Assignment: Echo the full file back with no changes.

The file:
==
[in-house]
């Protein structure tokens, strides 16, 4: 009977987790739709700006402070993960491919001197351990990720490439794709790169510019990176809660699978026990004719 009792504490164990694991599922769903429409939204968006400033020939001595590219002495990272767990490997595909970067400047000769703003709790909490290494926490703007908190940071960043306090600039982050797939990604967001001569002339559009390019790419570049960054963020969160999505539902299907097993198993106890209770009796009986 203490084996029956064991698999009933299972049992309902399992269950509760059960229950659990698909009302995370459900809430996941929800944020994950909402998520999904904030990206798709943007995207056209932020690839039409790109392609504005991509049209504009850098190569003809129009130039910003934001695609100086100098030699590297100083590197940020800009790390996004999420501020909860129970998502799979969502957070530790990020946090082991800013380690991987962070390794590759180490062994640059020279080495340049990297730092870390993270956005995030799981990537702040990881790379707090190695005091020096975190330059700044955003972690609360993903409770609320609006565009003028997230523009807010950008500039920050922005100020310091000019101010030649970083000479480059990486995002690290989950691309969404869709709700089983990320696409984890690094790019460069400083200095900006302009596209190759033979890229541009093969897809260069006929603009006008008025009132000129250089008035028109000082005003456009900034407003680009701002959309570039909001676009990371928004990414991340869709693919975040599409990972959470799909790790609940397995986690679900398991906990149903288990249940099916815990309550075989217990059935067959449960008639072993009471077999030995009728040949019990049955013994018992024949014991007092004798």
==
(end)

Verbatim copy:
[in-house]
């Protein structure tokens, strides 16, 4: 009977987790739709700006402070993960491919001197351990990720490439794709790169510019990176809660699978026990004719 009792504490164990694991599922769903429409939204968006400033020939001595590219002495990272767990490997595909970067400047000769703003709790909490290494926490703007908190940071960043306090600039982050797939990604967001001569002339559009390019790419570049960054963020969160999505539902299907097993198993106890209770009796009986 203490084996029956064991698999009933299972049992309902399992269950509760059960229950659990698909009302995370459900809430996941929800944020994950909402998520999904904030990206798709943007995207056209932020690839039409790109392609504005991509049209504009850098190569003809129009130039910003934001695609100086100098030699590297100083590197940020800009790390996004999420501020909860129970998502799979969502957070530790990020946090082991800013380690991987962070390794590759180490062994640059020279080495340049990297730092870390993270956005995030799981990537702040990881790379707090190695005091020096975190330059700044955003972690609360993903409770609320609006565009003028997230523009807010950008500039920050922005100020310091000019101010030649970083000479480059990486995002690290989950691309969404869709709700089983990320696409984890690094790019460069400083200095900006302009596209190759033979890229541009093969897809260069006929603009006008008025009132000129250089008035028109000082005003456009900034407003680009701002959309570039909001676009990371928004990414991340869709693919975040599409990972959470799909790790609940397995986690679900398991906990149903288990249940099916815990309550075989217990059935067959449960008639072993009471077999030995009728040949019990049955013994018992024949014991007092004798």